Social and environmental challenges are intensifying. Trust in government, business, even large civil society organisations, is declining. Meanwhile, the tools available to individuals are becoming more powerful – from crowdfunding and online collaboration to 3D printing and garage biotech. So it’s not surprising therefore that we are seeing an increase in citizens and communities responding to social and environmental challenges themselves, creating new organisations, networks, products and services.
In our latest Futures Webinar, Forum for the Future brought together researchers from the Sustainable Business Research Group at Aalto University, Finland, and other members of the European Commission-funded three-year project EU InnovatE, to ask what it will take to unleash the full potential of citizen innovation, and harness it for sustainability.
One clear insight from the project and our discussions (also explored here) is that citizen innovation takes two forms: on the one hand, there’s the involvement of citizens as co-creators in innovation processes devised by commercial or government bodies, and on the other there’s citizen-led innovation, in which the vision, process and action comes from the ground.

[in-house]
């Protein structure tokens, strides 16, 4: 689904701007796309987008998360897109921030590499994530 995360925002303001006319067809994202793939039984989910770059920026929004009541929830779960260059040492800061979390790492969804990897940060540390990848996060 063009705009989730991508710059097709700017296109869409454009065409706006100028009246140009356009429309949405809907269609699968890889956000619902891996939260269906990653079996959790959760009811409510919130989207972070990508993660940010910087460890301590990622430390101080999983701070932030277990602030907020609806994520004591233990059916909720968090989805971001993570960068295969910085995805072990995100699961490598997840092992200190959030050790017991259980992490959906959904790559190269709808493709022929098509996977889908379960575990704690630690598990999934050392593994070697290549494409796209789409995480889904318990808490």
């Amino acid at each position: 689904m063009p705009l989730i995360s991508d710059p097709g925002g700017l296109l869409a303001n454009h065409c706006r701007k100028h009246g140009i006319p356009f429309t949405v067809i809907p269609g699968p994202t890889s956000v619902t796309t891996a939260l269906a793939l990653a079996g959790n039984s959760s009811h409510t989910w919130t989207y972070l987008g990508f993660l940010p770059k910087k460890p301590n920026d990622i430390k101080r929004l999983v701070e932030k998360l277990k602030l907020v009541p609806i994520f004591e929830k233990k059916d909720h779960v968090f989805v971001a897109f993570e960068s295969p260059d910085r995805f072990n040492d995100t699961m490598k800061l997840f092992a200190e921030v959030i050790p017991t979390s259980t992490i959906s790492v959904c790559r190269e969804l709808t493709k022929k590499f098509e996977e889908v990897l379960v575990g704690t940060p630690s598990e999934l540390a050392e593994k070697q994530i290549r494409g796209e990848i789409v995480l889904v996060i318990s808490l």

A second important observation is that the distinction between the organisational realm and the realm of citizens is increasingly blurred. How we go about tackling problems as a society is changing rapidly, and how we organise to do this is a significant field for innovation in itself.
The walls of organisations are increasingly permeable, and the grey area between our agency as professionals and as citizens is growing.
This is affecting how organisations see their social role, and how they interact with individuals. They are behaving in more ‘human’ ways: engagement has moved from broadcast and sales to co-creation and listening. Value transfer is becoming less transactional and more of an open exchange. This represents a huge cultural shift, supporting the shift from ‘consumer’ to ‘prosumer’ and from ‘stakeholder’ to ‘co-creator’.
Where citizens are leading the charge, there is still a need for wider support - to help initiatives reach scale and to help individuals avoid dangers such as burnout, for instance. Here, self-organising hubs for innovation - such as co-working spaces - could play a crucial role.
Another significant challenge for citizen-led innovation is reaching beyond those who are intrinsically motivated to bring on board a larger cross-section of society. Without this engagement, fast-moving projects could leave individuals and communities feeling left out - a risk to social cohesion, as well as a barrier to effective and sustainable change.